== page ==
The route took us through small villages, past vineyards and olive groves,
through gorges and wonderfully scenic roads. The best memory I have is
at a right hand bend going into a village, a local family had put out a table
with olive oil bottles to sell and the donkey was watching us go past.
There was also a feed stop at the top but I was on a non-stop strategy.
Not taking any chances! I did have to stop later when my chain came off,
I got it back on really quick but lost a bit of momentum to go up the next
It wasn’t easy, never is, but I was happy with my time which put me 5 th
woman overall and 1 st in my age group. Mission accomplished, I had
The next day, I didn’t have to race but as I was there and had paid the
exorbitant 200 Euros entry fee, I felt, despite the sore throat I’d woken
up with, it would be a shame not to cycle through some more of the
beautiful Troodos mountains.
Sunday was warmer, so I just had a thin Crawley Wheelers jersey on.
Although a shorter course, with a 32 km timed section after 16 km behind
the pace car again, there were nearly 1200 metres of climbing. Maybe
because I wasn’t feeling well or on tired legs, I really suffered and I had
to dig very deep to get to the end. The whole stage was up, or so it felt.
The first climb was over 8km long and the final one over 6km with a
mountain top finish.
In one area, the course wasn’t properly marshalled or signposted going
through a small village. Quite a few of us went off course losing a good

ten minutes or more having to go back up a hill and return to the village.
By then, the church service had just finished and the congregation were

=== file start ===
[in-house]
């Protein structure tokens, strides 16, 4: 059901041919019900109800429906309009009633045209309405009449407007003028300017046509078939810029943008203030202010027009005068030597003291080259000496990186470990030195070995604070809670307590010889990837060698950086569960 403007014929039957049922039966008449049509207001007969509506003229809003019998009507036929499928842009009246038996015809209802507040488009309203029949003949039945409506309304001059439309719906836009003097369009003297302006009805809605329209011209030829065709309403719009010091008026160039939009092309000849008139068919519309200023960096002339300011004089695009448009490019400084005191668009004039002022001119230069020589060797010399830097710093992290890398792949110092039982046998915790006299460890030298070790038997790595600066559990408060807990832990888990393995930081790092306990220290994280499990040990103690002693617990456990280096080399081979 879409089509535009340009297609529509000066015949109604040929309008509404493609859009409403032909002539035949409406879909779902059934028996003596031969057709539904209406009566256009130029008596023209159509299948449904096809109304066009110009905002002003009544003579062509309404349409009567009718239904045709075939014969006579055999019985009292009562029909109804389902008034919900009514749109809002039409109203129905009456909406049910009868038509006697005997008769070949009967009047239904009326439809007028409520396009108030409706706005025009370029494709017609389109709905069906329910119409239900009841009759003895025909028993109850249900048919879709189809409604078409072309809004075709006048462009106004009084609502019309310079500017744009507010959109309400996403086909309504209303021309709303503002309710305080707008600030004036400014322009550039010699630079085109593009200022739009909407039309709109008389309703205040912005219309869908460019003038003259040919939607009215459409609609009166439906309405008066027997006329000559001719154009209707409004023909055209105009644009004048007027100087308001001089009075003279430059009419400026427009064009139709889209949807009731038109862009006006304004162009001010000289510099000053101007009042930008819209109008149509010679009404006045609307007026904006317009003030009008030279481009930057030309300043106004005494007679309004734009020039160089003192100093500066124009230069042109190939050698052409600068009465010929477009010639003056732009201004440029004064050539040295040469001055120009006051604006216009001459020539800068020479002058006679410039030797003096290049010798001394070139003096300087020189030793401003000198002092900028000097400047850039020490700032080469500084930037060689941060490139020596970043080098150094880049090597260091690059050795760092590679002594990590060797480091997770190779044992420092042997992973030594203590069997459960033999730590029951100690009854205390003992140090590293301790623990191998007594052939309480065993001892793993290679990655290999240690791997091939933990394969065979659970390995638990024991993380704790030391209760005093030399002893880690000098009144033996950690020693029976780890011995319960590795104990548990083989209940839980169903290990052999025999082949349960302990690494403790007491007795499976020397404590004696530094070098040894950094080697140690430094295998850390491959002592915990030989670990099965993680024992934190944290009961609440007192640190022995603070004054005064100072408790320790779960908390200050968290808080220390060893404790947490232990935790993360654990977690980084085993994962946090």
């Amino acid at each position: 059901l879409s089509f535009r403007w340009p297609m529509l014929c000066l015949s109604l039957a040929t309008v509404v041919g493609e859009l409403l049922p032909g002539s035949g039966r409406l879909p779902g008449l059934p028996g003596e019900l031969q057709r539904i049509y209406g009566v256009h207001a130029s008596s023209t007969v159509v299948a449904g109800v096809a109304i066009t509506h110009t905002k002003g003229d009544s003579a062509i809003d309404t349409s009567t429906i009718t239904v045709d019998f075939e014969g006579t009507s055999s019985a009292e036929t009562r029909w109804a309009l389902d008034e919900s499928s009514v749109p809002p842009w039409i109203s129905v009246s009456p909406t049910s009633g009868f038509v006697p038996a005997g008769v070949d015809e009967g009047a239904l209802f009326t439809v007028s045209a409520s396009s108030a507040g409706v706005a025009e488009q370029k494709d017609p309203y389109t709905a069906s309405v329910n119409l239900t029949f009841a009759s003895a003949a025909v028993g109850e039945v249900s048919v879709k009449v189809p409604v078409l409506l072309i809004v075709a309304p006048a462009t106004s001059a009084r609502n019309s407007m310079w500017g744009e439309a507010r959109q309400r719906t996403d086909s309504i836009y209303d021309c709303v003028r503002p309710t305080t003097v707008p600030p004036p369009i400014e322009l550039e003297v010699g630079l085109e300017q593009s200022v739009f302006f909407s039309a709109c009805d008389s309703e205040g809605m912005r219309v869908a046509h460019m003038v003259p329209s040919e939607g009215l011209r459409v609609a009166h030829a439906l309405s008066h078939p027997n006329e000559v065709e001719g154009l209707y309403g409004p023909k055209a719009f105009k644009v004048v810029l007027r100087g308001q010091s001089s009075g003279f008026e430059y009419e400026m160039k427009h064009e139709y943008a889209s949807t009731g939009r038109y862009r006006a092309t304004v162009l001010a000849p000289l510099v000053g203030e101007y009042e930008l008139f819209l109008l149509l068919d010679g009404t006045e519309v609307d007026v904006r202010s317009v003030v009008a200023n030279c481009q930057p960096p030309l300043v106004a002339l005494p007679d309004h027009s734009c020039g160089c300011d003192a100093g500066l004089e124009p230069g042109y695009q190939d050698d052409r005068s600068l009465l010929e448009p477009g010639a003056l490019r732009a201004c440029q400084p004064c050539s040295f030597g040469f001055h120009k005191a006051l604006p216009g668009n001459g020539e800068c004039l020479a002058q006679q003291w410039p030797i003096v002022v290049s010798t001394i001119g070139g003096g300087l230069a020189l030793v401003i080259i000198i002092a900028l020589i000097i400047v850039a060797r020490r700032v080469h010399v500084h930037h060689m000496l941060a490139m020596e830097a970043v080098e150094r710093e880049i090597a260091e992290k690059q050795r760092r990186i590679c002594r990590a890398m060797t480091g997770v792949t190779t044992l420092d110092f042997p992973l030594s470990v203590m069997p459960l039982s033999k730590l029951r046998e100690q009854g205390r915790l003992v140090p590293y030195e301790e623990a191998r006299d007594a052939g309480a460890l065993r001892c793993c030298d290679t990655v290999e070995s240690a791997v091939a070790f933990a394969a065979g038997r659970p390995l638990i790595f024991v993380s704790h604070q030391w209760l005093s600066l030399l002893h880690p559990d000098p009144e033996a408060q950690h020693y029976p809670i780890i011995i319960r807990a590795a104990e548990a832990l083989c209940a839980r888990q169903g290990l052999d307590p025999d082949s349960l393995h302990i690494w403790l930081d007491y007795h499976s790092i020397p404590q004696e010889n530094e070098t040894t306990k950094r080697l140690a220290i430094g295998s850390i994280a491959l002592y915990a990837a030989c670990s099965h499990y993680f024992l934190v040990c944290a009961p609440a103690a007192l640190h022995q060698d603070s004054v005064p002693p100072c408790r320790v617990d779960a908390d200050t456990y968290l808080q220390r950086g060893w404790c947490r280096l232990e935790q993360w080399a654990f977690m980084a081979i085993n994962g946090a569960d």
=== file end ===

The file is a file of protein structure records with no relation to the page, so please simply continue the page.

gathering in the narrow street outside. We had to pick our way through all
these people dressed in traditional black clothing. They weren’t budging!
No one was quite sure if we were on the right road. It was soo narrow
and cobbly. It then took us over some pretty desolate mountain scenery.
I was so grateful I didn’t puncture! There was nothing for miles along this
tiny country lane which was quite gravelly in places.
When I finally crossed the line, I remembered to hand in my timing chip.
The organisers hadn’t got any portaloos organised and there was no
where to go as we had ended up in a tiny village. Sustenance was a bit
poor – water and local oranges and bananas. But we did get a finisher’s
medal. Hurrah! And I qualified a second time in first place in my group
despite the extra time I lost.
It was all very fast downhill to get back to Paphos, no more climbing.
Somehow I took a wrong turn and carried on fast downhill until I saw
another competitor coming the other way saying to turn round. I had an
extra 334 metres of climbing to do. I was close to tears. And I was so